In Impax's view, performing ESG analysis is as important to future investment returns as understanding a company's main products or its competitive position in a market.

Impax see ESG analysis as one of the most effective ways of mitigating risks in investments. They observe that the speed of change in markets is accelerating, and so understanding correctly the environmental, social and governance risks is one of the key contributors towards finding successful long-term investments. In their view, good businesses help to futureproof themselves by having good ESG processes.

In this way, we believe IEM offers a differentiated exposure to what some investors may consider strong ESG themes – those of businesses positioned for a more sustainable future.

Many of these are smaller, higher growth businesses which have delivered superior earnings growth over the past five years. Aside from a strong philosophy that has guided Impax Asset Management for over 20 years, the team perform detailed ESG analysis within their investment process. As such, we believe IEM could rightly be considered for any ESG portfolio, but given the specialist nature of the manager's focus, would likely complement many traditional portfolios too.

Martin Currie Global Portfolio

Martin Currie Global Portfolio (LSE:MNP) aims to achieve long-term outperformance of the FTSE World Index from a portfolio of 25-40 high-growth companies from around the world, centred on three broad themes – "future of technology", resource scarcity and demographic change.

Since taking over the portfolio last year the manager, Zehrid Osmani, has achieved exceptional returns. Since July 2018 to the end of August 2019, he has delivered a 17.2% total return, considerably more than the FTSE World benchmark (11%) and almost triple the AIC peer group which has delivered 5.5% on average.

The process of achieving such returns has been built around a proprietary 'toolkit', where financial models, qualitative and thematic research are utilised to uncover opportunities. A vital part of this for the team in recent years has been ESG.

Importantly, the team at MNP actually integrate ESG into their analysis at every stage, identifying that this will help to understand how a company will create and deliver value over the long term. Quantitative scores are given to companies based on how the team rate their ESG practices, putting the rankings on par with financial data.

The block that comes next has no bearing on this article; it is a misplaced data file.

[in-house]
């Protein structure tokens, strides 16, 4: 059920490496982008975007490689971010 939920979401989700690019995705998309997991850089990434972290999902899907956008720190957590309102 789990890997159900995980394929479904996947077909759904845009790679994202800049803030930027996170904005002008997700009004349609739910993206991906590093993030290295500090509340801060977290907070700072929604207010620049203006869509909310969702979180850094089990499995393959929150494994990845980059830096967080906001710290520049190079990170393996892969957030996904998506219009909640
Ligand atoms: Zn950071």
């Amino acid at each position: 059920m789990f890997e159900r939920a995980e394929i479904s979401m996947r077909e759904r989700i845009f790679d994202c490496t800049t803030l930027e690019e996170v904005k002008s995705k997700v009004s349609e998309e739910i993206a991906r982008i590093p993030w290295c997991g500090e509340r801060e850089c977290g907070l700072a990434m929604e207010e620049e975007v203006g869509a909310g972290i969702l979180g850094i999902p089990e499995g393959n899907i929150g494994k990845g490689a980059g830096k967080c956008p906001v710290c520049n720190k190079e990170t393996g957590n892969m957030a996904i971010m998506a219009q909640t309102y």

We have identified that MNP has a particular focus on the governance and sustainability aspects of ESG, as opposed to ‘investing for good’ or having an environmental focus – reflected in the relatively broad number of sectors represented in the portfolio.

Martin Currie actively engage with the companies within their portfolio, constantly assessing information including the risks of the company (environment, social or management), the make-up of the board, their remuneration and the culture.

These areas are not easy for investors to understand without meeting the company directly, and in Martin Currie's view, a source of additional alpha, relative to peers who may consider ESG a lesser factor.

Greencoat UK Wind

As we have discussed, ESG as a concept is multi-faceted. In the case of Greencoat UK Wind (LSE:UKW), the investment thesis of the fund clearly ticks many environmental boxes.

By investing in UKW, investors are actively helping the transition to a lower carbon economy. UKW does not itself develop windfarms, but by buying operating assets from developers and operators, it enables capital to be recycled back into developing more renewable energy generation.

The managers estimate that at the current size of the portfolio, over 1 million tonnes of CO2 emissions per annum are being avoided compared to thermal generation. We calculate that this is equivalent to 0.8kg per share, in the context of 181kg of CO2 emitted for a flight from London to Milan (Source: Atmosfair). A £10k investment in UKW is equivalent to 5.6 tonnes of CO2 "prevented" per year.

In other respects, Greencoat as manager is clearly a keen proponent of ESG, and aware of their responsibilities therein. Greencoat were signatories to the UN- supported Principles for Responsible Investment (PRI) in 2016 and provided a lot of detail of how they incorporate ESG issues in their decision-making process and asset management.

However, in contrast to a typical equity fund where the ESG impact of the fund's investments might be relatively indirect or opaque, UKW's impact is abundantly clear. The manager's efforts in terms of the six PRIs will clearly have a positive effect at the margin, but in our view the main attraction to ESG investors will be that investing in UKW has a positive effect in helping the shift to a lower carbon economy.